Our Parkinson’s story isn’t a sad one — it’s just ours
Getting a scary diagnosis doesn't mean we can't find joy in what we can still do
I’ve been fortunate to have the opportunity to tell our story through this column, “The Bright Side.” My main goal in sharing our family’s story with the world was to help others dealing with similar situations. I also hope readers won’t feel so alone in their fight against Parkinson’s disease.
Before I began writing, we were incredibly private about our life and the path that early-onset Parkinson’s disease has dragged us down since my husband, Arman, was diagnosed in 2009. But when I saw an opportunity to share the stories of our lives and make a difference in the Parkinson’s community, I was elated to have the chance. I know people see their experiences through different lenses, and I hope my readers enjoy my personal perspective.
This column has become a therapeutic way to revisit our journey. It’s been helpful for me to reflect on memories of Arman’s diagnosis, treatments (including thousands of pills), surgeries, doctor appointments, hospitalizations, and everything in between.
But it’s all for a larger purpose.
It won’t break us
The one thing I want to emphasize is that our story isn’t a sad one; it’s just our story. Even though Arman was diagnosed at 38 years old, our world didn’t collapse. Sure, the challenges of Parkinson’s wear on us every single day — some days more than others — but they don’t break us. We can’t allow the beast to win, so we choose to fight harder and stronger every minute of every day.
We’re not looking for pity or tears, but rather positivity and support. We don’t sit around feeling sorry for ourselves; it’s actually the opposite. We feel fortunate that he doesn’t have a fatal illness, and we know that things could always be worse.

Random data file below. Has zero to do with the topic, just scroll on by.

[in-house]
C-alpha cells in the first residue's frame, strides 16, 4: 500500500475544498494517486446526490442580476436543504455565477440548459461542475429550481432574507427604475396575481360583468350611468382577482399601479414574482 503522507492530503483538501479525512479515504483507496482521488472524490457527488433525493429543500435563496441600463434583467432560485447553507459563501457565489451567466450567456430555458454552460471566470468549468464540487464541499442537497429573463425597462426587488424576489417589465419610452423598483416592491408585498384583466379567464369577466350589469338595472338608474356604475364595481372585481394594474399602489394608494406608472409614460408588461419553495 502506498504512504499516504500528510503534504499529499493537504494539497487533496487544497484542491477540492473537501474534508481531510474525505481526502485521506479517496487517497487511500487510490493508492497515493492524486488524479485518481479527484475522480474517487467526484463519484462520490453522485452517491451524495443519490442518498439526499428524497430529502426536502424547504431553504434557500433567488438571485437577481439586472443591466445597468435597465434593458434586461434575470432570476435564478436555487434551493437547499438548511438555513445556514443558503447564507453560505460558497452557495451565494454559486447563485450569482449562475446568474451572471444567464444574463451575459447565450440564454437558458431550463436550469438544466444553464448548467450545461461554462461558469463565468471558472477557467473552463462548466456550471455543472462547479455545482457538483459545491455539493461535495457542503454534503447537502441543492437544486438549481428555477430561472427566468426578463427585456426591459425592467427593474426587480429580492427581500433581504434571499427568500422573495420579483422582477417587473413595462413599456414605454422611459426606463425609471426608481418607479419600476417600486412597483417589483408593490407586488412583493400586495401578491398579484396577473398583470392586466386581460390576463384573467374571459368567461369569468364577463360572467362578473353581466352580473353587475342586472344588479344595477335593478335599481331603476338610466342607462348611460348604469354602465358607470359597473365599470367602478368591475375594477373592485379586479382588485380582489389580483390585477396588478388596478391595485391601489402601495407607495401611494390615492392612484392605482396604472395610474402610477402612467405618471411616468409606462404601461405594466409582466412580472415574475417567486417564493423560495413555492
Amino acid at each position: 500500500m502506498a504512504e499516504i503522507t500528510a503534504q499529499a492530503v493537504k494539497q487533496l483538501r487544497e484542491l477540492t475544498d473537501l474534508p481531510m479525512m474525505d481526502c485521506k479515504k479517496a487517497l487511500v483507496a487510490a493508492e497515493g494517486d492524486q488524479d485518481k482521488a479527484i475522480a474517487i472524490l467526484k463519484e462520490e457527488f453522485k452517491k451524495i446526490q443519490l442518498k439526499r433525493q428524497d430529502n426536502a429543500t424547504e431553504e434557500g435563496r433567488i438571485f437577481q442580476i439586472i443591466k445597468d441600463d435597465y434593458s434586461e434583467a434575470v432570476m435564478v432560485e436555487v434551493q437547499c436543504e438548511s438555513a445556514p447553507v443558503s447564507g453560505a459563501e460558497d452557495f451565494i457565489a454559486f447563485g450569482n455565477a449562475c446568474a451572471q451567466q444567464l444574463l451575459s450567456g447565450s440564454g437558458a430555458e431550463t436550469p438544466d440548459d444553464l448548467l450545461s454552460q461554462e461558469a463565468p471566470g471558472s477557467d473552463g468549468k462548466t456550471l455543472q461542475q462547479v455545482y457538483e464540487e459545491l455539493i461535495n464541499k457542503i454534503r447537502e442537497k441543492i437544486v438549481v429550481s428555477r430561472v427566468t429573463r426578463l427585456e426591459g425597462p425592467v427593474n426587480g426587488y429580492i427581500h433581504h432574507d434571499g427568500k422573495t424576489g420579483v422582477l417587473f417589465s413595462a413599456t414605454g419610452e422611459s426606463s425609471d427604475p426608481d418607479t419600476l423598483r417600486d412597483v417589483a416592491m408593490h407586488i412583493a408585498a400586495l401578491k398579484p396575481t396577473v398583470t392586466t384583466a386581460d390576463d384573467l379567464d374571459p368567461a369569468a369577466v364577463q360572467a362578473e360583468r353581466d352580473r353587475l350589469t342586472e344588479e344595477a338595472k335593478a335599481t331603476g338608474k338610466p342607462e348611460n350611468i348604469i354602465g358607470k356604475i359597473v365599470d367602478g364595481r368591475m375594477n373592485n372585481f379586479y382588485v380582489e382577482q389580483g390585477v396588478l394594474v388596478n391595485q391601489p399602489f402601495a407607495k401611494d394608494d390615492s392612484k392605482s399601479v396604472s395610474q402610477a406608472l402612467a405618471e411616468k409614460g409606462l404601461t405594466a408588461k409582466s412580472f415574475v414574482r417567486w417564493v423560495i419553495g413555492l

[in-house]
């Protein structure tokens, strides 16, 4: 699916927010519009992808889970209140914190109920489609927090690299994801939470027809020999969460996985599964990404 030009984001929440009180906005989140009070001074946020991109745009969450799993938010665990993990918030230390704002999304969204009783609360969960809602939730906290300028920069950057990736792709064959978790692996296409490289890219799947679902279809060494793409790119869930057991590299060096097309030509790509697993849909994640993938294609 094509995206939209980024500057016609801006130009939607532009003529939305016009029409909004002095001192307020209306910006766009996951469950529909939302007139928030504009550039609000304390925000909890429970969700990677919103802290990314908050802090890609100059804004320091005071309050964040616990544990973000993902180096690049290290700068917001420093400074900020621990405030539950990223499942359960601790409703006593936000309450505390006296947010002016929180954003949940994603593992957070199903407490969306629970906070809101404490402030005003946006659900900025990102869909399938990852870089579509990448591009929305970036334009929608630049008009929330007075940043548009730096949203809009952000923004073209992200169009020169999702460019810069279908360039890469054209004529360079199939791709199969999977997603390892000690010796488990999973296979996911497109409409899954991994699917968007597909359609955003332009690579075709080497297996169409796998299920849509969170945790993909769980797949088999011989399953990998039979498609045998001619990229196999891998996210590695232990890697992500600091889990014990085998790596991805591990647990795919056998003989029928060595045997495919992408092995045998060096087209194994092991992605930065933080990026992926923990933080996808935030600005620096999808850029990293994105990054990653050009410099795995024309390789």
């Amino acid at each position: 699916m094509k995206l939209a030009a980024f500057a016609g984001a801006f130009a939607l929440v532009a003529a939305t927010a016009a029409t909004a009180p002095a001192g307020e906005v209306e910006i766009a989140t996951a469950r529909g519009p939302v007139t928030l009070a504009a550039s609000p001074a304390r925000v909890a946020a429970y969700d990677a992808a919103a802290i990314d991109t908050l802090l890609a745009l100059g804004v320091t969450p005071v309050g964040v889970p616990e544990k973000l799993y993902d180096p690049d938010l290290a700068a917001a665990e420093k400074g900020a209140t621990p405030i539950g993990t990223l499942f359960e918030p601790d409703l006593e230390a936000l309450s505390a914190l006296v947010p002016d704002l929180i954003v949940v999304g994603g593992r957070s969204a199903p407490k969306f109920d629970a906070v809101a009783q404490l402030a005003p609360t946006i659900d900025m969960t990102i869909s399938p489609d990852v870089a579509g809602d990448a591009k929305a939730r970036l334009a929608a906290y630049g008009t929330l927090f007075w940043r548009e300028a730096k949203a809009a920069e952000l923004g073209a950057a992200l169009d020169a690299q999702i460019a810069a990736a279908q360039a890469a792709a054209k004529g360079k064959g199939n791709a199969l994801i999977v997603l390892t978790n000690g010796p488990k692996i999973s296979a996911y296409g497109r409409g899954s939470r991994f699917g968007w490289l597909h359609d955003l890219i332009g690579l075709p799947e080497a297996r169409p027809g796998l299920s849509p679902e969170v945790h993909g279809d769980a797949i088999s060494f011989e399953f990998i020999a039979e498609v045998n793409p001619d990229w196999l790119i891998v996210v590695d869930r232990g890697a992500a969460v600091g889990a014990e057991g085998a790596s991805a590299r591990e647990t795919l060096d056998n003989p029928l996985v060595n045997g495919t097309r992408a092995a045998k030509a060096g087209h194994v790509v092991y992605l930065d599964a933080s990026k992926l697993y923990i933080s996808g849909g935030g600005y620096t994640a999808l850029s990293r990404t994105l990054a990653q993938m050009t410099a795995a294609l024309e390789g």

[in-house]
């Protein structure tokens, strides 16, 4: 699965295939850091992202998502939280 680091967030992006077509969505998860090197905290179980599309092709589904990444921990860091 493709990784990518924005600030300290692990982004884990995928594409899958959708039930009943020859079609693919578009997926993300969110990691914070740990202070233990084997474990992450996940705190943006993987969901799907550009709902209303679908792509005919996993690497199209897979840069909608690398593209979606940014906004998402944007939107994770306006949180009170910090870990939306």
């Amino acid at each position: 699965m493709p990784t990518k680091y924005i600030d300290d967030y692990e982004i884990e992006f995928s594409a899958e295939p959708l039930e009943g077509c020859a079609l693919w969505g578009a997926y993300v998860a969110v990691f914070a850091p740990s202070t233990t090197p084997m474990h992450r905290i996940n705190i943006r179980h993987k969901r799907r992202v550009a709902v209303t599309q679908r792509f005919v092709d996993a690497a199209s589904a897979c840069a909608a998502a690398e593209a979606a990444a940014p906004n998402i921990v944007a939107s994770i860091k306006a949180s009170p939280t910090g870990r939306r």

I’m hopeful that readers just beginning to deal with Parkinson’s can learn from our experiences. The diagnosis can be terrifying and overwhelming, and you may feel like your life is over. Grieving is a normal reaction, and each person will have a different process and timeline of acceptance. Some may never accept the news and continue to question it. “Maybe the doctor was wrong,” you might think. Or “Could it be a different disease?” Or “How could this happen to me?”
I questioned Arman’s diagnosis for many years. It seemed almost surreal that this disease was happening to my family.
As for grieving, I still battle with those feelings, and I don’t expect them to pass. But I do my best to create a full life for my husband and children despite Parkinson’s. We don’t dwell on what we might be missing or can’t do. Instead, we focus on everything we can do and try to enjoy life to its fullest.
A few weeks back, we were at our niece’s wedding, surrounded by love and joy for four straight days. It was a weekend made in heaven.
Before his diagnosis, Arman never got excited about dancing. We even failed the ballroom dancing course we took before our wedding! At special events, I’m disappointed that he can’t join in since dancing is simply too dangerous for him. But instead of sulking about it, he finds joy in watching others, which can be lots of fun — and even comical!
Life doesn’t always present us with choices. But one choice that’s always in our hands is our attitude. We get to choose how to respond to a Parkinson’s diagnosis. We get to decide how to react to being unable to dance at our niece’s wedding.
No matter your circumstances, make your choice a good one.
Note: Parkinson’s News Today is strictly a news and information website about the disease. It does not provide medical advice, diagnosis, or treatment. This content is not intended to be a substitute for professional medical advice, diagnosis, or treatment. Always seek the advice of your physician or another qualified health provider with any questions you may have regarding a medical condition. Never disregard professional medical advice or delay in seeking it because of something you have read on this website. The opinions expressed in this column are not those of Parkinson’s News Today or its parent company, BioNews, and are intended to spark discussion about issues pertaining to Parkinson’s disease.